Gluten sensitivity as well as Coeliac’s disease can really wreak havoc on our bodies. I hope you’re feeling better soon!

You can click on the hyperlinks in the above post to learn more and see references to information given, but further information can also be found at:


If you found this article helpful please take a moment to share this post on social media so we can help other Thyroid Warriors get better and spread awareness.

Written by Rachel, The Invisible Hypothyroidism

Sign up to The Invisible Hypothyroidism's newsletter

You'll get an easy to digest, relevant round up of thyroid news, advice and support to get you feeling better, once every two weeks.

Don’t stay feeling rubbish. Get better.
Get real, helpful advice directly from another thyroid patient. Me!

Give my Facebook page a like, follow me on Instagram, Twitter, Pinterest, Google+.

Join My Facebook Support Group for patients

Join My Facebook Support Group for patients Thyroid Family: Hypothyroidism Advice & Support Group

Hypothyroid patients' other halves can join my seperate group called Loved Ones Of Those With Hypothyroidism - Support & Advice Group

Rachel Hill, Thyroid Patient Advocate, blogger and author, has Six 2018 WEGO Health Award Nominations. She is a highly ranked writer appearing in the Top Hypothyroidism Websites and Top Thyroid Websites and has worked with The National Academy of Hypothyroidism, The BBC, The Mighty, Yahoo, MSN and ThyroidChange, to name just a few. She is well-recognised as a useful contributor to the thyroid community and also contributed the foreword to Emily Kyle’s The 30-Minute Thyroid Cookbook.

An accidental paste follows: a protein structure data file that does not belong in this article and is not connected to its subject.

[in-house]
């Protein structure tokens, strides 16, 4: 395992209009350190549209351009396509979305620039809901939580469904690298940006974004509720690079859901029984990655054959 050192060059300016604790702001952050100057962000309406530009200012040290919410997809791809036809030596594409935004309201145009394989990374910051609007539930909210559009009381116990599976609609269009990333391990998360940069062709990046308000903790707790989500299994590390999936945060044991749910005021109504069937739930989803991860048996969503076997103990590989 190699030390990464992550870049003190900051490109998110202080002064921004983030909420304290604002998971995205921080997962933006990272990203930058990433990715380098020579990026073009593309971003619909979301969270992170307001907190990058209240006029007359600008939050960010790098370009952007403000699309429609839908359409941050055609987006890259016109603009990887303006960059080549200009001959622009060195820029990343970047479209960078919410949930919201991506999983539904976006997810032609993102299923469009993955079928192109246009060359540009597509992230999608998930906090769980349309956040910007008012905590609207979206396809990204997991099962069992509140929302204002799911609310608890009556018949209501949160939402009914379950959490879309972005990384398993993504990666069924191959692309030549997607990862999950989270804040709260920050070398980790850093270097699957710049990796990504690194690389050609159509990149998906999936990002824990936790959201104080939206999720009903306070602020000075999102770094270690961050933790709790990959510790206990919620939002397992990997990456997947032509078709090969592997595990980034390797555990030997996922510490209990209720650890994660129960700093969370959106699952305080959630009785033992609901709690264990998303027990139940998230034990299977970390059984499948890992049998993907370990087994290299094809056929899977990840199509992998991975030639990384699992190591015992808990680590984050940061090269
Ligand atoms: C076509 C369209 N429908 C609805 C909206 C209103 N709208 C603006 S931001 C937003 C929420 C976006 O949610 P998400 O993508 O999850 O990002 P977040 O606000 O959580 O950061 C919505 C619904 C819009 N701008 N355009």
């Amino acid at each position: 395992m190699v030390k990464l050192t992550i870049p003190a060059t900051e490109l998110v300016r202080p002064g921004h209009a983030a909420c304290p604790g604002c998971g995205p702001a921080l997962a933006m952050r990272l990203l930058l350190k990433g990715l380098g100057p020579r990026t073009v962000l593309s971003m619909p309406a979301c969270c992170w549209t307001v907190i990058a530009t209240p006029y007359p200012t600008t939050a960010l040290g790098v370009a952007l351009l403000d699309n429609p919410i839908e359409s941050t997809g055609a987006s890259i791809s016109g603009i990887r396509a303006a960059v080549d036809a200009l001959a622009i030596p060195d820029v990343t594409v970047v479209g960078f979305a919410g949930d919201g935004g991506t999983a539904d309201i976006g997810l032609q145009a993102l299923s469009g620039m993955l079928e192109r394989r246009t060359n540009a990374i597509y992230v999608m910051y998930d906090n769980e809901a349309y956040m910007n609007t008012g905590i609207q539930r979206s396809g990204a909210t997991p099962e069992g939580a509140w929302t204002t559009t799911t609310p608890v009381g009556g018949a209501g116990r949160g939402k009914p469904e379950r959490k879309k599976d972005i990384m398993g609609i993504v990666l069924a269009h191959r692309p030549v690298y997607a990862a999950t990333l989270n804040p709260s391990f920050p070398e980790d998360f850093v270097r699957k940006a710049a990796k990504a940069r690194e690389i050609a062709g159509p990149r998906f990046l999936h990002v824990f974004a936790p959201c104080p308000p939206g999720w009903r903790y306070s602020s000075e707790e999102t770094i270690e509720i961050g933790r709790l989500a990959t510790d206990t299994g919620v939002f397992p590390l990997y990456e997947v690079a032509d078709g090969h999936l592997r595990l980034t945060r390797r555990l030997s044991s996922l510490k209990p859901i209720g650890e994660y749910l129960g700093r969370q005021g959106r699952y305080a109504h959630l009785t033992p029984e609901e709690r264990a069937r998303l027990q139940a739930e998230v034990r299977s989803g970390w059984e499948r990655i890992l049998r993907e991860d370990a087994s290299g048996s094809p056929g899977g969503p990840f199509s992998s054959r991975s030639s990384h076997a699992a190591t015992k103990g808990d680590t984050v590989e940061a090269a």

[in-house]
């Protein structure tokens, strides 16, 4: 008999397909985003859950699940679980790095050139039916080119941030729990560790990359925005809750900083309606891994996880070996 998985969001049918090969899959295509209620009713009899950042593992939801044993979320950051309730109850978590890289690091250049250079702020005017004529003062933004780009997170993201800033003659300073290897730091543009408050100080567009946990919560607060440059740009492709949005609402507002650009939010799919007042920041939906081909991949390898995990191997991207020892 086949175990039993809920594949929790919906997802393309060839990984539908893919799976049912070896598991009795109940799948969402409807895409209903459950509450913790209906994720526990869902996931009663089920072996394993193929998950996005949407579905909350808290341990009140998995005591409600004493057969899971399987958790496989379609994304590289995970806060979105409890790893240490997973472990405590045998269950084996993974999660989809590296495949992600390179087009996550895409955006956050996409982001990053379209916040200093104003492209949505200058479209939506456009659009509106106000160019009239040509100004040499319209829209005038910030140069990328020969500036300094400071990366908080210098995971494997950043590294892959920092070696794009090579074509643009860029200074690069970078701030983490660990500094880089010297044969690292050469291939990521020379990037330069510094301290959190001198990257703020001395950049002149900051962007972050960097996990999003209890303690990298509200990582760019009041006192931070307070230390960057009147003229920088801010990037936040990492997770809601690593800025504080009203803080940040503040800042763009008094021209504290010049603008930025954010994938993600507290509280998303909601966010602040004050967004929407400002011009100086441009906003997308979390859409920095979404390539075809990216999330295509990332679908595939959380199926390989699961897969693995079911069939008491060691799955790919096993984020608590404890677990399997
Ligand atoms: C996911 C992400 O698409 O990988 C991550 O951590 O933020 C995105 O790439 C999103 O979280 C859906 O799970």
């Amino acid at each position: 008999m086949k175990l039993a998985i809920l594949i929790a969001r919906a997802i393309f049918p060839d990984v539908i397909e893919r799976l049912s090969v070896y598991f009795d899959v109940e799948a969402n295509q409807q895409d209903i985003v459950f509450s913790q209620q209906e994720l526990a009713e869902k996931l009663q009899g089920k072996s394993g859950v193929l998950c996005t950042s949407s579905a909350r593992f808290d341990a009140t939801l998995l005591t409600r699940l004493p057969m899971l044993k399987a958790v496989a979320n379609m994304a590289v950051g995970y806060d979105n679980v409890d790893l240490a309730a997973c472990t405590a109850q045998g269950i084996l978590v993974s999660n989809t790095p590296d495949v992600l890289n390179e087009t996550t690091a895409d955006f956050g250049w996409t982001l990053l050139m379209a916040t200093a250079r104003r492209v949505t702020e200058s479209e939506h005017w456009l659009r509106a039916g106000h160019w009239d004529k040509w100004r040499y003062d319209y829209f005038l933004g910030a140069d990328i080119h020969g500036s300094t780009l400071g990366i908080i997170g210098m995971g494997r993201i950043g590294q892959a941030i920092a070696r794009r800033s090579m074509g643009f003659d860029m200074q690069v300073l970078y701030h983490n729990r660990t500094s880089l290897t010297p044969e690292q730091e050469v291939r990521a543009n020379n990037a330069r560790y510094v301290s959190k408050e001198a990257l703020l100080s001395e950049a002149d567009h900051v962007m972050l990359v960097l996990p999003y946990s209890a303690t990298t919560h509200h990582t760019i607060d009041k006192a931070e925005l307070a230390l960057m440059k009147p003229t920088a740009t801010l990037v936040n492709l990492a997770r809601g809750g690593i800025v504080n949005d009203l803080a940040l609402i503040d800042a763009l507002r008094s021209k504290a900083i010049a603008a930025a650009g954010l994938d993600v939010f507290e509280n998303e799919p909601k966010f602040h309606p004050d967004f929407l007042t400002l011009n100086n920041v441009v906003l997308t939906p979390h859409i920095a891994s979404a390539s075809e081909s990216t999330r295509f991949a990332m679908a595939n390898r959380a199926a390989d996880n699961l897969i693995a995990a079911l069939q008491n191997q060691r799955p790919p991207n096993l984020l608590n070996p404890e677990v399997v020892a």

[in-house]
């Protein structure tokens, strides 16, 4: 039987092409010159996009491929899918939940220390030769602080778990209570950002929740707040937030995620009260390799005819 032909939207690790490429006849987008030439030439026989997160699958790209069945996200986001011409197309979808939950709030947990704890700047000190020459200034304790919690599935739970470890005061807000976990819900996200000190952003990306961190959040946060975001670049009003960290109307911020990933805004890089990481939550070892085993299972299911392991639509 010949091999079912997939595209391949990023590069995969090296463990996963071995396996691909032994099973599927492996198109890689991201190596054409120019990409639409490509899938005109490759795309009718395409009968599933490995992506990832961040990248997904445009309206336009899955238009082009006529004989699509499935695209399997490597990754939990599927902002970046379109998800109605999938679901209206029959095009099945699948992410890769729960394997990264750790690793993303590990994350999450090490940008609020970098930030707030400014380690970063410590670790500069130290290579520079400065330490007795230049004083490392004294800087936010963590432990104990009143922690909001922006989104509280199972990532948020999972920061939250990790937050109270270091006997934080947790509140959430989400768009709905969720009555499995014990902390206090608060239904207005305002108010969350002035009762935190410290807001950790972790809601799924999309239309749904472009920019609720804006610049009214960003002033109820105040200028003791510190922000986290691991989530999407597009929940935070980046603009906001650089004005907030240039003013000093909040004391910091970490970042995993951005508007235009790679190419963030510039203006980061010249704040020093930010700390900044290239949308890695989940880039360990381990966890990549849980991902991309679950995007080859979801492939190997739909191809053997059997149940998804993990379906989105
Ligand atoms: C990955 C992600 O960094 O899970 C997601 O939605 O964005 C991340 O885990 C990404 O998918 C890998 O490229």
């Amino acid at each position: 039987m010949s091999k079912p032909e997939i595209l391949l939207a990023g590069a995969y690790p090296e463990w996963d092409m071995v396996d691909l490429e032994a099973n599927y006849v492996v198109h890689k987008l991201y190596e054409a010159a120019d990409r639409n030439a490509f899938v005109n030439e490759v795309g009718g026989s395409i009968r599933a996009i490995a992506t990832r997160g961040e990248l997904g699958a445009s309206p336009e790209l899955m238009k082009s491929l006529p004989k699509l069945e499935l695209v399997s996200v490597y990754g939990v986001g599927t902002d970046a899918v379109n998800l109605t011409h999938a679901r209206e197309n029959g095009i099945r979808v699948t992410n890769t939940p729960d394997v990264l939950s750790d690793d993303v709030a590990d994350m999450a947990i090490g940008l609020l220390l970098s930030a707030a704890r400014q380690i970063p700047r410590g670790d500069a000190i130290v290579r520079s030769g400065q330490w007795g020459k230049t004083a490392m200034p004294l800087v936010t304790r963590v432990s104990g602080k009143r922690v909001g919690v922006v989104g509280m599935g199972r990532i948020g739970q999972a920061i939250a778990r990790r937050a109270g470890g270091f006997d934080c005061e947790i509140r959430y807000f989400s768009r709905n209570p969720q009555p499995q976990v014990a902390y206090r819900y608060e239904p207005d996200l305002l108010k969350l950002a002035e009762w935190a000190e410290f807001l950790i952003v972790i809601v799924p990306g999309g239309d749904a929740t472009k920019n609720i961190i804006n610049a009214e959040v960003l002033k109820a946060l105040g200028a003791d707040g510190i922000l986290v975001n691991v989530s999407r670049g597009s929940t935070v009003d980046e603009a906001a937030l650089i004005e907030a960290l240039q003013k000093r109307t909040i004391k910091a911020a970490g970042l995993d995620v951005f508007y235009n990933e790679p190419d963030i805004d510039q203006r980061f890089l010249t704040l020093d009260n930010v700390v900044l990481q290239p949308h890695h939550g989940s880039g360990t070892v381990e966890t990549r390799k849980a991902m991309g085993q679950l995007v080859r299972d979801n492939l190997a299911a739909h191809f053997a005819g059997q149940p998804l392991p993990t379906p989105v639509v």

3 thoughts on “What to Do After Being ‘Glutened’

  1. Great post! I also have Hashimoto’s disease and gluten problems so I can definitely relate to a few times where I had accidentally consumed gluten- it was terrible.

  2. Interesting post and other blogs.
    I’m 62 been diagnosed Coeliac 50+ years,but there is still an odd occasion when I’m ‘poisoned’ as I call it as gluten may well be classed as poison to someone with CD.
    I also have Hypothyroidism / Hashimotos.
    Also now taking NDT since October 2016. I thought I’d found every site on the internet related to NDT and thyroid, but only just stumbled on this one.
    In the UK, GPs just don’t have enough knowledge about Hypothyroidism and are not willing to put their GMC number on the line by giving unlicenced medications. What we need is a few GPs who have Hypothyroidism and don’t respond well to Levothyroxine! They might wake up then.

    1. I completely agree. The UK is definitely behind but more GP’s not responding to Levo and realising that other ‘seperate’ conditions are actually caused by their underactive thyroid, would perhaps get them to take notice!

Leave a Reply

Your email address will not be published. Required fields are marked *

This site uses Akismet to reduce spam. Learn how your comment data is processed.